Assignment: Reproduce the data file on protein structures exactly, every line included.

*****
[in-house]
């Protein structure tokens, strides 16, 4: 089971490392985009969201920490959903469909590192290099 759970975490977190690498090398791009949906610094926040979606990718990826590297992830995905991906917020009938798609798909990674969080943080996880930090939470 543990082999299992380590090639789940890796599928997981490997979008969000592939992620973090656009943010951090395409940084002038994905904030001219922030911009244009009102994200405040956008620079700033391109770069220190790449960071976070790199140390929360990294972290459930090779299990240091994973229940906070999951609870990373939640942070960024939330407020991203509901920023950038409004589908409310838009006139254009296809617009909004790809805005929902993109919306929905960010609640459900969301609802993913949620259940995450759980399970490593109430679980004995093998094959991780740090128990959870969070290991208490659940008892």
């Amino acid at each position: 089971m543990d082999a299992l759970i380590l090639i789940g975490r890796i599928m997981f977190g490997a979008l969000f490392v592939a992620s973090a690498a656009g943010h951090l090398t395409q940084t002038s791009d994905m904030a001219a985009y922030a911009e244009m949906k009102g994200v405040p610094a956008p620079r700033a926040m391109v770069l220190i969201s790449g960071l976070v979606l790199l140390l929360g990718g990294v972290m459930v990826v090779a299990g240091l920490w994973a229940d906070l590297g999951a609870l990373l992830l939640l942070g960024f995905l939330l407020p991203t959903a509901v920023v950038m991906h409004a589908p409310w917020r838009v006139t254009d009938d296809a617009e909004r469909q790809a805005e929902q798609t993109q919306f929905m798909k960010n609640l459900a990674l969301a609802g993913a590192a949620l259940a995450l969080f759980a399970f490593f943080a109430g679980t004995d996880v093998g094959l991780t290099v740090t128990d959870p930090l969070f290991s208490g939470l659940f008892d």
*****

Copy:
[in-house]
């Protein structure tokens, strides 16, 4: 089971490392985009969201920490959903469909590192290099 759970975490977190690498090398791009949906610094926040979606990718990826590297992830995905991906917020009938798609798909990674969080943080996880930090939470 543990082999299992380590090639789940890796599928997981490997979008969000592939992620973090656009943010951090395409940084002038994905904030001219922030911009244009009102994200405040956008620079700033391109770069220190790449960071976070790199140390929360990294972290459930090779299990240091994973229940906070999951609870990373939640942070960024939330407020991203509901920023950038409004589908409310838009006139254009296809617009909004790809805005929902993109919306929905960010609640459900969301609802993913949620259940995450759980399970490593109430679980004995093998094959991780740090128990959870969070290991208490659940008892």
């Amino acid at each position: 089971m543990d082999a299992l759970i380590l090639i789940g975490r890796i599928m997981f977190g490997a979008l969000f490392v592939a992620s973090a690498a656009g943010h951090l090398t395409q940084t002038s791009d994905m904030a001219a985009y922030a911009e244009m949906k009102g994200v405040p610094a956008p620079r700033a926040m391109v770069l220190i969201s790449g960071l976070v979606l790199l140390l929360g990718g990294v972290m459930v990826v090779a299990g240091l920490w994973a229940d906070l590297g999951a609870l990373l992830l939640l942070g960024f995905l939330l407020p991203t959903a509901v920023v950038m991906h409004a589908p409310w917020r838009v006139t254009d009938d296809a617009e909004r469909q790809a805005e929902q798609t993109q919306f929905m798909k960010n609640l459900a990674l969301a609802g993913a590192a949620l259940a995450l969080f759980a399970f490593f943080a109430g679980t004995d996880v093998g094959l991780t290099v740090t128990d959870p930090l969070f290991s208490g939470l659940f008892d």